53. Editorial Note

At 5:11 p.m. on October 7, 1968, President Johnson received a telephone call from Republican Presidential candidate Richard Nixon. Nixon reported his positive reaction to a personal briefing that morning by Secretary Rusk. Both Nixon and the President then moved into a wider discussion of the peace negotiations in Paris, including the domestic public reaction to the conditions for a full bombing cessation. The following is a transcript prepared specifically for this volume in the Office of the Historian of a portion of this conversation:

President: Now our basis is this, and I will tell you when it is otherwise. Our basis is three-fold. One, they must agree to recognize the GVN. We cannot take a chance on losing this million-man army. They’ve got to let them come in on any talks that we have on subjects that matter. They’ve not agreed to that yet. They also have got to recognize the facts of life that we could not, if we stopped the bombing, carry out that stoppage very long if they did either of two things—if they shelled the cities or if they had mass infiltration. And we have said that to them constantly. Now, we Don’t know what they are going to do. They’ve given us no indication. We’ve said that to the Russians. It is right at a stalemate now. My judgment is that it’ll stay that way until election unless they’re hurting worse than we think they are, and we think they’re hurting pretty bad. I rather think that before long I’ll be seeing Bunker and Abrams and will be brought up-to-date and I will keep you informed.

Nixon: Well, the one thing I want to say is this, Mr. President. My statements will continue to be, I hope, responsible. The only reason that I—when I was talking to the Secretary this morning—you know, the goddamn New York Times, they had three dopey stories in there. Rusk told me that they were all fabrications. I don’t know what to believe anymore, you know.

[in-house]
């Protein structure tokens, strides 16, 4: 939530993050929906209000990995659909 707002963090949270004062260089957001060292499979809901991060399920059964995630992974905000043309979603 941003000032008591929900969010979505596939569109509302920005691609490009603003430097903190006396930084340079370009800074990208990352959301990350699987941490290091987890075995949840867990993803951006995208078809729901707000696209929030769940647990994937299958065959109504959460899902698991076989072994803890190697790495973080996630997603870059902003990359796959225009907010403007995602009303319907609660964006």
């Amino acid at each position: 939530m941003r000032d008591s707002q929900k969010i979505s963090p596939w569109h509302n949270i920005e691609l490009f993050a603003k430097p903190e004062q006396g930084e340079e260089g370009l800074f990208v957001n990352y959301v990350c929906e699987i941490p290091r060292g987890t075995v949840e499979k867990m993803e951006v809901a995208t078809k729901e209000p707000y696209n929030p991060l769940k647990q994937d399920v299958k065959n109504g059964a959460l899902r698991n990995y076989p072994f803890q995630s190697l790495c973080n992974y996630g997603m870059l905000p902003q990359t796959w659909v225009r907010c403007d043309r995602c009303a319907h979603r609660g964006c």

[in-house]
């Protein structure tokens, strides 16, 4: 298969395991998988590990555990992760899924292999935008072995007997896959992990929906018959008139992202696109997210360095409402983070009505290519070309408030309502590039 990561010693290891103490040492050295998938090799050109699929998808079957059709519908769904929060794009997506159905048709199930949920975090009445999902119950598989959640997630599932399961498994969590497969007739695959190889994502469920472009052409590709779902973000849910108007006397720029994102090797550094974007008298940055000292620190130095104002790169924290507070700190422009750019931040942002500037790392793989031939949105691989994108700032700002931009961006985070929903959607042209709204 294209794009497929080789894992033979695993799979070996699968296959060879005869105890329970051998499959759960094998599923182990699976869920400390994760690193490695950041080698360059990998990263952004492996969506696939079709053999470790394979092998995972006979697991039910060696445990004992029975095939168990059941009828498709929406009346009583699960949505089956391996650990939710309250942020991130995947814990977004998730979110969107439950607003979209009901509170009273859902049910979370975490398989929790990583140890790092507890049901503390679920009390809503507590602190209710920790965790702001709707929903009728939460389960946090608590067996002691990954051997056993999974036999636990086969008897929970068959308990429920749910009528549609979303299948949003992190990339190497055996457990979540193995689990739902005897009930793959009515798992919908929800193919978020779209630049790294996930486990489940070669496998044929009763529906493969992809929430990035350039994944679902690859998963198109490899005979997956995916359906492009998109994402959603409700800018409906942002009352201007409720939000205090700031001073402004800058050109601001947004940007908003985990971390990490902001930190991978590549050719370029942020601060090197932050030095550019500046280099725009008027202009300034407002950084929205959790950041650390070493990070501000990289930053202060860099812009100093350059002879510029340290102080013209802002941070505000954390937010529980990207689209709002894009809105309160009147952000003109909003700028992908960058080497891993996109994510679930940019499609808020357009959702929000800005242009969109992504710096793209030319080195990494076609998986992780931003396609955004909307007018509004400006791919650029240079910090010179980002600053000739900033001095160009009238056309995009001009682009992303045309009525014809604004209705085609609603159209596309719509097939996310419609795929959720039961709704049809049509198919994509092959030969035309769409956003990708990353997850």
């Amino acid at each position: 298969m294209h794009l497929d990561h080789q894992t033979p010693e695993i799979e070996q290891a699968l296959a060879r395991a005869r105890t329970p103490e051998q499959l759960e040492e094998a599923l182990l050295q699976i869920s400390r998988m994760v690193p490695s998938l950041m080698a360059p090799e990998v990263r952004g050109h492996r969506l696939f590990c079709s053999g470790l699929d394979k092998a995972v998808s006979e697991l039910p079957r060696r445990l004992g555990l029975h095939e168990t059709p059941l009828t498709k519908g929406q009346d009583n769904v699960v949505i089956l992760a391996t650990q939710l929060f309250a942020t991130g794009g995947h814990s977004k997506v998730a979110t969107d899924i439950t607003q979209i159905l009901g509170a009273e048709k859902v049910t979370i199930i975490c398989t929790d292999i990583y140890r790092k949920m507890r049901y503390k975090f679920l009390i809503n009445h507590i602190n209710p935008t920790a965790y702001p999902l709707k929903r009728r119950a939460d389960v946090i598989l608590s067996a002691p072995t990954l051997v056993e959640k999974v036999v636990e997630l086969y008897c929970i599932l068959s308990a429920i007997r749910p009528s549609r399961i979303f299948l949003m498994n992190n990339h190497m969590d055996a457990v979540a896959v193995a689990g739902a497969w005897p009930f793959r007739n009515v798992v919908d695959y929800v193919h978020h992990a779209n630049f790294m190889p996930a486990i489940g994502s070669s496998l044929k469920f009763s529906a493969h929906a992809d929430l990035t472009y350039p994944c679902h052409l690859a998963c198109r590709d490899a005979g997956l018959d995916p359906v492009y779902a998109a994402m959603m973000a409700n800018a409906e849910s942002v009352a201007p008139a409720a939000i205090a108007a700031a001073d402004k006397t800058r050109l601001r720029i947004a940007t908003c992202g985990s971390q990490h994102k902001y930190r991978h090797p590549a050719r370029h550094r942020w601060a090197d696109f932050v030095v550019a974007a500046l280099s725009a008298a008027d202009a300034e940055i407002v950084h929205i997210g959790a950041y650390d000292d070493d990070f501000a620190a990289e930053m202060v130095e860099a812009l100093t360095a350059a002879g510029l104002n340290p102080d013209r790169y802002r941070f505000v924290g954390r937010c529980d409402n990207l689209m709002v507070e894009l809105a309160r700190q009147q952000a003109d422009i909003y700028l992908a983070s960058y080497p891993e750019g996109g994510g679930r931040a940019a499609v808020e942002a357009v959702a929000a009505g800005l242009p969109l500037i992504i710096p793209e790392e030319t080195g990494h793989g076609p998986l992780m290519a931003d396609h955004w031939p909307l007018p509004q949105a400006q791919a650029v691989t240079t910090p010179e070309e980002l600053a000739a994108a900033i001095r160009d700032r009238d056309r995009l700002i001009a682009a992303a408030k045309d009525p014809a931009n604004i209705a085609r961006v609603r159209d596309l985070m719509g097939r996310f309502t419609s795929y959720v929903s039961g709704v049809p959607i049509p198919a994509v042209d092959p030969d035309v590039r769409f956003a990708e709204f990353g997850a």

President: Well, the Vance story was, certainly. I don’t know what the others are referring to, but—

Nixon: Well, the others involved the fact that both Harriman and Vance were pushing for a bombing pause. He said that that is not true—that Vance had been rushed back here.

President: Well, Dick, I think this is true. I think this is true. I think everybody is pushing for a bombing pause. I think you are. I think I am. I think everybody is.

Nixon: But for the right deal.

President: That’s right. So far as I know, Vance or Harriman or Rusk or Katzenbach or Clifford or Bundy or Johnson or Wheeler or all the [Page 148] Joint Chiefs or Bunker or Abrams. Now, as far as I am aware, I believe every one of those men would recommend to me that we not stop bombing unless they would agree to let us take the GVN into the meetings. Now, they’ve told us definitely they will not do that. Now, we think that if we did and the GVN quit us, we would just be out of business. Or if we had a coup out there, we just couldn’t physically do it. We also think they’ve got to understand the facts of life about these other things—about the DMZ and about shelling the cities. Now, we might, without getting an agreement from them, without getting reciprocity, if they agreed with the GVN, we would consider that reciprocity. But we might then say to them that we will stop the bombing on Sunday, but if Tuesday or Wednesday or any other day they shelled the cities, we would have to respond.

Nixon: Yes. Well, that makes sense. We wish you well. (Johnson Library, Recordings and Transcripts, Recording of Telephone Conversation Between Johnson and Nixon, October 7, 1968, 5:11 p.m., Tape F6810.03, PNO 1) The portion of the conversation printed here was prepared in the Office of the Historian specifically for this volume.